Table of contents

Bob's mess
As the University of Virginia entered its third week of crisis, and with a convincing explanation of the Board of Visitors' decision to oust President Teresa Sullivan still MIA, the heat is on Governor Bob McDonnell who some have accused of delaying action and playing politics.

UVA faculty, staff, alums, students, legislators– just about every possible constituent group has come out in support of Teresa Sullivan, and the BOV hasn't been able to justify its decision to practically anyone's satisfaction. Could it be that their reasons were more visceral than factual? A growing faction, including a prominent UVA psychiatrist, thinks so.

Food on Fifth
For those living on the south side of Charlottesville, grocery shopping has long meant a tortuous, traffic-heavy slog across town to 29 North. Not for much longer, as a popular northern grocery store chain commits to anchoring the long-awaited Fifth Street Station development.

Water wars
When the Rivanna Water and Sewer Authority decided to add chloramines to the public water supply back in 2011, few may have realized that the chemical– a combination of chlorine and ammonia– had wreaked health havoc in other communities. Now, with evidence that it caused elevated lead levels in Washington, D.C. children, the debate over chloramines in our local water supply is heating up.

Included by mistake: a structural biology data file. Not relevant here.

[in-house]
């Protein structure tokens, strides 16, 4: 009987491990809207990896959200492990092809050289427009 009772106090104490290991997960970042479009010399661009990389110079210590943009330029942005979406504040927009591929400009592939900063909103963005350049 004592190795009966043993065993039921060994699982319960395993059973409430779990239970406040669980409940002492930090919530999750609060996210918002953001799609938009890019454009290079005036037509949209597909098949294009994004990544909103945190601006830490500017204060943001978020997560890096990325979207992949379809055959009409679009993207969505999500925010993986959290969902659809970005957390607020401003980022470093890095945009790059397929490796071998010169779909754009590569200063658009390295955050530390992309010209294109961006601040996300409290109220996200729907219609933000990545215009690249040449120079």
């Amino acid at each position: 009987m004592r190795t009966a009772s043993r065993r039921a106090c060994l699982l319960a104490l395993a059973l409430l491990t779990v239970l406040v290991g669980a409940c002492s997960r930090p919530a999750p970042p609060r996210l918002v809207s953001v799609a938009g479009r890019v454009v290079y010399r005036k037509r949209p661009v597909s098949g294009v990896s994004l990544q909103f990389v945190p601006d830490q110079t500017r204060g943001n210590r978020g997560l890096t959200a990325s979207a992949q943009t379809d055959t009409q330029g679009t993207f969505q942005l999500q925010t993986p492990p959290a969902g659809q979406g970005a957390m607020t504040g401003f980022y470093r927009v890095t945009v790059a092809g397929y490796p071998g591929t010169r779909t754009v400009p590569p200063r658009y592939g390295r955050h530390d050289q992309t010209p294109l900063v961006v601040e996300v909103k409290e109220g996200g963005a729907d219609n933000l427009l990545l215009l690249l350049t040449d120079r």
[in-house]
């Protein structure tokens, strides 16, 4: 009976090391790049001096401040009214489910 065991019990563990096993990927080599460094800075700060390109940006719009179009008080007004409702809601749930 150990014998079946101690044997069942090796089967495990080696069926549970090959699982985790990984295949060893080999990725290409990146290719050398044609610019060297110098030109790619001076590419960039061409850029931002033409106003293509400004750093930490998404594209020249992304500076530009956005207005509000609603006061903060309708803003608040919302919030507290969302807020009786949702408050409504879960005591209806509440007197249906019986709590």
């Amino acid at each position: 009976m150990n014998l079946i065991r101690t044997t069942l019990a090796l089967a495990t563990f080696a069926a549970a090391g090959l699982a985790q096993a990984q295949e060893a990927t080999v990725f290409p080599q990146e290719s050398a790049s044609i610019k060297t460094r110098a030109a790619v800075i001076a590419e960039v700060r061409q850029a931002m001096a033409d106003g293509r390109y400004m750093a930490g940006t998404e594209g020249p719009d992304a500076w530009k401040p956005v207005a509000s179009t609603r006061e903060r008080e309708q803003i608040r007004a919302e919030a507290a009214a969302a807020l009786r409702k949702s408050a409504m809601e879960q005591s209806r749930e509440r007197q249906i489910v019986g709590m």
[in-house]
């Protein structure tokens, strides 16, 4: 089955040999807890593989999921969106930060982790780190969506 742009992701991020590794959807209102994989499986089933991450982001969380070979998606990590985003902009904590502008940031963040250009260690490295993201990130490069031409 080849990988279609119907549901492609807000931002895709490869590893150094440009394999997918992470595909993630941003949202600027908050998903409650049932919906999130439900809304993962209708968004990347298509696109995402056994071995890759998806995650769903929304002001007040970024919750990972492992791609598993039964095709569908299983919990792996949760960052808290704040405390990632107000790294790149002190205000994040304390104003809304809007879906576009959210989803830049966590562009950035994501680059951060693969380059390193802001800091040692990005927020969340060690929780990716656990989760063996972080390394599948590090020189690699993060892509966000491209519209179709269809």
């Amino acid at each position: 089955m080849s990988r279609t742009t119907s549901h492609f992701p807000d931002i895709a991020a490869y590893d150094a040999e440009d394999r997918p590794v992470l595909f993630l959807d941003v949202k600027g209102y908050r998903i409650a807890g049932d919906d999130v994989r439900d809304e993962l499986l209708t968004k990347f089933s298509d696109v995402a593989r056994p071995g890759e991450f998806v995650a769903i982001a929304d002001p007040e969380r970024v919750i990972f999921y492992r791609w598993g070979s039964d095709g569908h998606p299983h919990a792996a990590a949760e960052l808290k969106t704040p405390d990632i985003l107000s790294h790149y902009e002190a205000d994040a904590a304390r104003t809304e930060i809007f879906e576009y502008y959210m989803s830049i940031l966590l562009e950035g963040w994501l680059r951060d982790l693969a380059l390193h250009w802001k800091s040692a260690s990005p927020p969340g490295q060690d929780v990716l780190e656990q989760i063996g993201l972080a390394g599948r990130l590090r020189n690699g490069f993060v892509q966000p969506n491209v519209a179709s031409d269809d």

Cover of this 40-page issue:
Bob McDonnell, Helen Dragas, Teresa Sullivan, and Sullivan's supporters.
photos by Tom Daly, Jen Fariello, Ophelia Lenz, Hawes Spencer, and UVA News

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1 comment

As a physician I am appalled at the consideration of the use of chloramines in our water treatment plan. This is no proper way forward as use of this chemical is shown to cause respiratory symptoms as well as skin irritation in persons. Secondly, it reacts with many other chemicals resulting in dangerous byproducts.

My understanding is that it is being considered over Granular Activated Carbon Filtration, an absolutely safe and effective method of treating our water, as it will cost .91cents more per person, per household a month. Frankly I am happy to pay for the trade-off of health. But that said, this is really a false number, as Chloramines are known to cause pitting in copper piping. For those households with copper piping, they can expect a FAR larger bill to replace failing infrastructure. Hardly a win-win for consumers.

Lastly, it causes leaching of Lead from piping. This is utterly unacceptable. The impact from lead exposure and pregnant women and babies/children is well researched and documented. To knowing add a chemical that will increase lead exposure and thus the potential to cause brain damage, is frankly criminal.

There is a SAFE, healthy alternative in Granular Activated Carbon Filtration. I suggest we use our common sense and ethical compass and take that route.

Family Practice